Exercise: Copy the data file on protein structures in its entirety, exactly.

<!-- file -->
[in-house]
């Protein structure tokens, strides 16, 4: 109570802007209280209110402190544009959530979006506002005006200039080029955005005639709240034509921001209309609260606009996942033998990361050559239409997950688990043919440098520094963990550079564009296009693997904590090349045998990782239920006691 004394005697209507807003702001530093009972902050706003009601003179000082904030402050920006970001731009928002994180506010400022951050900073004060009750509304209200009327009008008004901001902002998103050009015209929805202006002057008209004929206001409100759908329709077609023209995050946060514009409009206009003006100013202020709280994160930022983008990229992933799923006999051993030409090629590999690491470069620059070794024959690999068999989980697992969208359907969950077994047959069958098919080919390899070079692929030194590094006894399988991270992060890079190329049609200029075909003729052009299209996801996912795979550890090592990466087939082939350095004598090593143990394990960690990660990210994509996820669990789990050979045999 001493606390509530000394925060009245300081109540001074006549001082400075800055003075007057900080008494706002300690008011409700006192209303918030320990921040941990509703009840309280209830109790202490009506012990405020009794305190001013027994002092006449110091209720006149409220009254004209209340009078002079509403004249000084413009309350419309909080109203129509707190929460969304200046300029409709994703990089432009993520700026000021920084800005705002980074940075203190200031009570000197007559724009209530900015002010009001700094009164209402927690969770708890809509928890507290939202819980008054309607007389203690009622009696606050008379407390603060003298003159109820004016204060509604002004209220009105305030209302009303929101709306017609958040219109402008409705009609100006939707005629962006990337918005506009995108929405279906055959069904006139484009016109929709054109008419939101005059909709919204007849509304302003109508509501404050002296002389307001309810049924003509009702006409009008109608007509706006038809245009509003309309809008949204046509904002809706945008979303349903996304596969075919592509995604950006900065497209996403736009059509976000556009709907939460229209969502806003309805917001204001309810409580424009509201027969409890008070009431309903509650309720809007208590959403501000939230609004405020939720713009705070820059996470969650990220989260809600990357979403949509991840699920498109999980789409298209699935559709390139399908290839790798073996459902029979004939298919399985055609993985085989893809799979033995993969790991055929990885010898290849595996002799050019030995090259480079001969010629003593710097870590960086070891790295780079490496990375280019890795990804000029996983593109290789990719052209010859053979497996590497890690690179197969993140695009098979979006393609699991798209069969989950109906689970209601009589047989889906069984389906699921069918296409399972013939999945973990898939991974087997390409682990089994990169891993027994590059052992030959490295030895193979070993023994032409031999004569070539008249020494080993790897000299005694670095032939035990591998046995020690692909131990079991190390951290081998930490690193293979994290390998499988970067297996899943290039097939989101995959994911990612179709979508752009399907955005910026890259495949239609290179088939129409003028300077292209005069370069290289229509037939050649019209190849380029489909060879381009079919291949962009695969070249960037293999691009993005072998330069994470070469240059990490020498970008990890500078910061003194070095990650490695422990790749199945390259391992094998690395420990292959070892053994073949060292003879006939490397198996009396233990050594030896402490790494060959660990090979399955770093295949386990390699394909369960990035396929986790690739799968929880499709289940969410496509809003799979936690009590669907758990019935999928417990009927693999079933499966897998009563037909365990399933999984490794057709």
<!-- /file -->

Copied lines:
[in-house]
């Protein structure tokens, strides 16, 4: 109570802007209280209110402190544009959530979006506002005006200039080029955005005639709240034509921001209309609260606009996942033998990361050559239409997950688990043919440098520094963990550079564009296009693997904590090349045998990782239920006691 004394005697209507807003702001530093009972902050706003009601003179000082904030402050920006970001731009928002994180506010400022951050900073004060009750509304209200009327009008008004901001902002998103050009015209929805202006002057008209004929206001409100759908329709077609023209995050946060514009409009206009003006100013202020709280994160930022983008990229992933799923006999051993030409090629590999690491470069620059070794024959690999068999989980697992969208359907969950077994047959069958098919080919390899070079692929030194590094006894399988991270992060890079190329049609200029075909003729052009299209996801996912795979550890090592990466087939082939350095004598090593143990394990960690990660990210994509996820669990789990050979045999 001493606390509530000394925060009245300081109540001074006549001082400075800055003075007057900080008494706002300690008011409700006192209303918030320990921040941990509703009840309280209830109790202490009506012990405020009794305190001013027994002092006449110091209720006149409220009254004209209340009078002079509403004249000084413009309350419309909080109203129509707190929460969304200046300029409709994703990089432009993520700026000021920084800005705002980074940075203190200031009570000197007559724009209530900015002010009001700094009164209402927690969770708890809509928890507290939202819980008054309607007389203690009622009696606050008379407390603060003298003159109820004016204060509604002004209220009105305030209302009303929101709306017609958040219109402008409705009609100006939707005629962006990337918005506009995108929405279906055959069904006139484009016109929709054109008419939101005059909709919204007849509304302003109508509501404050002296002389307001309810049924003509009702006409009008109608007509706006038809245009509003309309809008949204046509904002809706945008979303349903996304596969075919592509995604950006900065497209996403736009059509976000556009709907939460229209969502806003309805917001204001309810409580424009509201027969409890008070009431309903509650309720809007208590959403501000939230609004405020939720713009705070820059996470969650990220989260809600990357979403949509991840699920498109999980789409298209699935559709390139399908290839790798073996459902029979004939298919399985055609993985085989893809799979033995993969790991055929990885010898290849595996002799050019030995090259480079001969010629003593710097870590960086070891790295780079490496990375280019890795990804000029996983593109290789990719052209010859053979497996590497890690690179197969993140695009098979979006393609699991798209069969989950109906689970209601009589047989889906069984389906699921069918296409399972013939999945973990898939991974087997390409682990089994990169891993027994590059052992030959490295030895193979070993023994032409031999004569070539008249020494080993790897000299005694670095032939035990591998046995020690692909131990079991190390951290081998930490690193293979994290390998499988970067297996899943290039097939989101995959994911990612179709979508752009399907955005910026890259495949239609290179088939129409003028300077292209005069370069290289229509037939050649019209190849380029489909060879381009079919291949962009695969070249960037293999691009993005072998330069994470070469240059990490020498970008990890500078910061003194070095990650490695422990790749199945390259391992094998690395420990292959070892053994073949060292003879006939490397198996009396233990050594030896402490790494060959660990090979399955770093295949386990390699394909369960990035396929986790690739799968929880499709289940969410496509809003799979936690009590669907758990019935999928417990009927693999079933499966897998009563037909365990399933999984490794057709």